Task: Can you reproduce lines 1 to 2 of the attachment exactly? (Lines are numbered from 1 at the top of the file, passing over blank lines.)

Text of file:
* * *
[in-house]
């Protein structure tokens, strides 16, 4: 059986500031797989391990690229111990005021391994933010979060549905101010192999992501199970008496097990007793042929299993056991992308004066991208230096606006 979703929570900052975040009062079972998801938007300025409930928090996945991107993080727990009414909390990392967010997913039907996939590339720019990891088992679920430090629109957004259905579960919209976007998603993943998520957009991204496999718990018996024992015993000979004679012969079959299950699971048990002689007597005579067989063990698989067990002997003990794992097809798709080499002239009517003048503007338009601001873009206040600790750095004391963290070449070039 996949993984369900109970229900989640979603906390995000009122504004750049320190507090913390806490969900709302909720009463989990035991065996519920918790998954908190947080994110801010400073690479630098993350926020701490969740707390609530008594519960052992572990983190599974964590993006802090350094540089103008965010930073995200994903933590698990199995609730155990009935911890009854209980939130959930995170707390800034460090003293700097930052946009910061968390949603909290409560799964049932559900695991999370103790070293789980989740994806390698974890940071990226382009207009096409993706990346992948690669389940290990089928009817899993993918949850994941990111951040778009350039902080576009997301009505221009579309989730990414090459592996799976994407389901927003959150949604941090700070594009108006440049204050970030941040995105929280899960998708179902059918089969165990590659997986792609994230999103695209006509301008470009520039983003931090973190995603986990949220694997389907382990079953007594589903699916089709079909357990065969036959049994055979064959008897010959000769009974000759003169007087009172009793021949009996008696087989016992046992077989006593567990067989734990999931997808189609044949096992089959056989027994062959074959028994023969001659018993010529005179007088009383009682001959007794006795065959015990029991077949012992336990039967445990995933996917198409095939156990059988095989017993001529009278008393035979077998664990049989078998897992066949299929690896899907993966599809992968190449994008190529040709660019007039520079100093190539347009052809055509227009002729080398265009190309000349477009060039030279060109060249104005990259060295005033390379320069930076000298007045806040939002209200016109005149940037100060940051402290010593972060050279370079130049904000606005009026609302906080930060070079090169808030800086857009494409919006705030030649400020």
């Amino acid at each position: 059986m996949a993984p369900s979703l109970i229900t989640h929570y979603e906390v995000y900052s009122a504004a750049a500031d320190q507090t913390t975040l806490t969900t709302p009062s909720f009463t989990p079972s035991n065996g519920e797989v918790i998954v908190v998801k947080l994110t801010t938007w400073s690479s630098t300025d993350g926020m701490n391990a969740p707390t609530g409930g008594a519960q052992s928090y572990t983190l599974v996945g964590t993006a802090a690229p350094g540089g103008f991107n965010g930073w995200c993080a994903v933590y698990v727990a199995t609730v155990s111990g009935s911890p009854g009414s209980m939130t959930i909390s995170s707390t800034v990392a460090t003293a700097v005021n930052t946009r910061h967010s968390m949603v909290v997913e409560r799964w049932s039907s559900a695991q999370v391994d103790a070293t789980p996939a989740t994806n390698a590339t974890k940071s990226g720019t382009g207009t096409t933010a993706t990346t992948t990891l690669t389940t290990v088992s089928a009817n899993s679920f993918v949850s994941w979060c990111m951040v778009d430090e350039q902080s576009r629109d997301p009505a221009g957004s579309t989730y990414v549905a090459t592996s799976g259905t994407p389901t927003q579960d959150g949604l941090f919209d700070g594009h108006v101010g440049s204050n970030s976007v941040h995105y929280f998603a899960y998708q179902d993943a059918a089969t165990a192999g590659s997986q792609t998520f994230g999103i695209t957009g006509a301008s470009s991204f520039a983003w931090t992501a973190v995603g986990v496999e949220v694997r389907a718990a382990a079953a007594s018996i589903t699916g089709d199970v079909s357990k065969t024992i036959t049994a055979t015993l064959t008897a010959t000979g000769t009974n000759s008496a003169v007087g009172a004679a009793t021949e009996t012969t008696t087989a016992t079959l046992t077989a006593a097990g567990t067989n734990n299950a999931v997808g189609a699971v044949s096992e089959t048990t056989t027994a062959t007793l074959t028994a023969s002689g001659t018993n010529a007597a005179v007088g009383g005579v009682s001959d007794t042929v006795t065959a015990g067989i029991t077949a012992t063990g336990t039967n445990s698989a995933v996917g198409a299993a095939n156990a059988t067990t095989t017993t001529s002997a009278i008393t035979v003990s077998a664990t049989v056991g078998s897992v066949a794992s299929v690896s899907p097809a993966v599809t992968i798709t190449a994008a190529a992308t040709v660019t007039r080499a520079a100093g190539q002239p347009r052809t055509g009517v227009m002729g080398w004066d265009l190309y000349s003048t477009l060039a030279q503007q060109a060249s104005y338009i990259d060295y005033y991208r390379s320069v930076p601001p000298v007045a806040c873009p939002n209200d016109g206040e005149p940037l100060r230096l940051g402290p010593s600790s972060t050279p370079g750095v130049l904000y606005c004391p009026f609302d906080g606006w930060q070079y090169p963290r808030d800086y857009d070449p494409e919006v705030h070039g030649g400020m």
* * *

[in-house]
């Protein structure tokens, strides 16, 4: 059986500031797989391990690229111990005021391994933010979060549905101010192999992501199970008496097990007793042929299993056991992308004066991208230096606006 979703929570900052975040009062079972998801938007300025409930928090996945991107993080727990009414909390990392967010997913039907996939590339720019990891088992679920430090629109957004259905579960919209976007998603993943998520957009991204496999718990018996024992015993000979004679012969079959299950699971048990002689007597005579067989063990698989067990002997003990794992097809798709080499002239009517003048503007338009601001873009206040600790750095004391963290070449070039 996949993984369900109970229900989640979603906390995000009122504004750049320190507090913390806490969900709302909720009463989990035991065996519920918790998954908190947080994110801010400073690479630098993350926020701490969740707390609530008594519960052992572990983190599974964590993006802090350094540089103008965010930073995200994903933590698990199995609730155990009935911890009854209980939130959930995170707390800034460090003293700097930052946009910061968390949603909290409560799964049932559900695991999370103790070293789980989740994806390698974890940071990226382009207009096409993706990346992948690669389940290990089928009817899993993918949850994941990111951040778009350039902080576009997301009505221009579309989730990414090459592996799976994407389901927003959150949604941090700070594009108006440049204050970030941040995105929280899960998708179902059918089969165990590659997986792609994230999103695209006509301008470009520039983003931090973190995603986990949220694997389907382990079953007594589903699916089709079909357990065969036959049994055979064959008897010959000769009974000759003169007087009172009793021949009996008696087989016992046992077989006593567990067989734990999931997808189609044949096992089959056989027994062959074959028994023969001659018993010529005179007088009383009682001959007794006795065959015990029991077949012992336990039967445990995933996917198409095939156990059988095989017993001529009278008393035979077998664990049989078998897992066949299929690896899907993966599809992968190449994008190529040709660019007039520079100093190539347009052809055509227009002729080398265009190309000349477009060039030279060109060249104005990259060295005033390379320069930076000298007045806040939002209200016109005149940037100060940051402290010593972060050279370079130049904000606005009026609302906080930060070079090169808030800086857009494409919006705030030649400020």